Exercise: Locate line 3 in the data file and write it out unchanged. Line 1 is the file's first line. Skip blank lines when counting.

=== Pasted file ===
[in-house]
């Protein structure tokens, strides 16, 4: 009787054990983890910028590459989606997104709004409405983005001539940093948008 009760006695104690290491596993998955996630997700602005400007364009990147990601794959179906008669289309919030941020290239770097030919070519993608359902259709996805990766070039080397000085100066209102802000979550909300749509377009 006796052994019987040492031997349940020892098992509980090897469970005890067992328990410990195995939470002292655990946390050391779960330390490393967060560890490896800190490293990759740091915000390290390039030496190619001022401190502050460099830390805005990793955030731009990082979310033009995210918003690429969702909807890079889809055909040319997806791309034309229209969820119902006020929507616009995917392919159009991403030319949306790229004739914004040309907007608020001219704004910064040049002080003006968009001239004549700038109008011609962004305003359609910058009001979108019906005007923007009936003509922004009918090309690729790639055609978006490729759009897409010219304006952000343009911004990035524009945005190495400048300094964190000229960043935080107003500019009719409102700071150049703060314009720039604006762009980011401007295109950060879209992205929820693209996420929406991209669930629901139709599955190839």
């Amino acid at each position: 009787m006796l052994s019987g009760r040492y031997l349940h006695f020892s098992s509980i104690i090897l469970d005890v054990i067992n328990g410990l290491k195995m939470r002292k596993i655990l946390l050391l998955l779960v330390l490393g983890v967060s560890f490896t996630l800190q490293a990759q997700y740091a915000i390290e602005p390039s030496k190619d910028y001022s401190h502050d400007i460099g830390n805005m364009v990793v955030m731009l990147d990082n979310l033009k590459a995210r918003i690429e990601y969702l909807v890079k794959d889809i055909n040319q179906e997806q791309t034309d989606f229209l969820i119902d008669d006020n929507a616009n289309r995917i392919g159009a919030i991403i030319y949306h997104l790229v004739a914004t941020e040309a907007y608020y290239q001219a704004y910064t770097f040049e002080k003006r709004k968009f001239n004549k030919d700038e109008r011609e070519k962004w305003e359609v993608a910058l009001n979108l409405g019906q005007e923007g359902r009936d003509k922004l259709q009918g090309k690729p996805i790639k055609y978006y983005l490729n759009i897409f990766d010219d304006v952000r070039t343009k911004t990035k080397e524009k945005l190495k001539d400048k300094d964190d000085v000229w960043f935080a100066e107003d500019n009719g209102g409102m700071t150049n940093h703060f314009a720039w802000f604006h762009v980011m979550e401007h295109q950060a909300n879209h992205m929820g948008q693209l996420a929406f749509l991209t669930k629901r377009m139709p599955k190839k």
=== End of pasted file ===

């Amino acid at each position: 009787m006796l052994s019987g009760r040492y031997l349940h006695f020892s098992s509980i104690i090897l469970d005890v054990i067992n328990g410990l290491k195995m939470r002292k596993i655990l946390l050391l998955l779960v330390l490393g983890v967060s560890f490896t996630l800190q490293a990759q997700y740091a915000i390290e602005p390039s030496k190619d910028y001022s401190h502050d400007i460099g830390n805005m364009v990793v955030m731009l990147d990082n979310l033009k590459a995210r918003i690429e990601y969702l909807v890079k794959d889809i055909n040319q179906e997806q791309t034309d989606f229209l969820i119902d008669d006020n929507a616009n289309r995917i392919g159009a919030i991403i030319y949306h997104l790229v004739a914004t941020e040309a907007y608020y290239q001219a704004y910064t770097f040049e002080k003006r709004k968009f001239n004549k030919d700038e109008r011609e070519k962004w305003e359609v993608a910058l009001n979108l409405g019906q005007e923007g359902r009936d003509k922004l259709q009918g090309k690729p996805i790639k055609y978006y983005l490729n759009i897409f990766d010219d304006v952000r070039t343009k911004t990035k080397e524009k945005l190495k001539d400048k300094d964190d000085v000229w960043f935080a100066e107003d500019n009719g209102g409102m700071t150049n940093h703060f314009a720039w802000f604006h762009v980011m979550e401007h295109q950060a909300n879209h992205m929820g948008q693209l996420a929406f749509l991209t669930k629901r377009m139709p599955k190839k």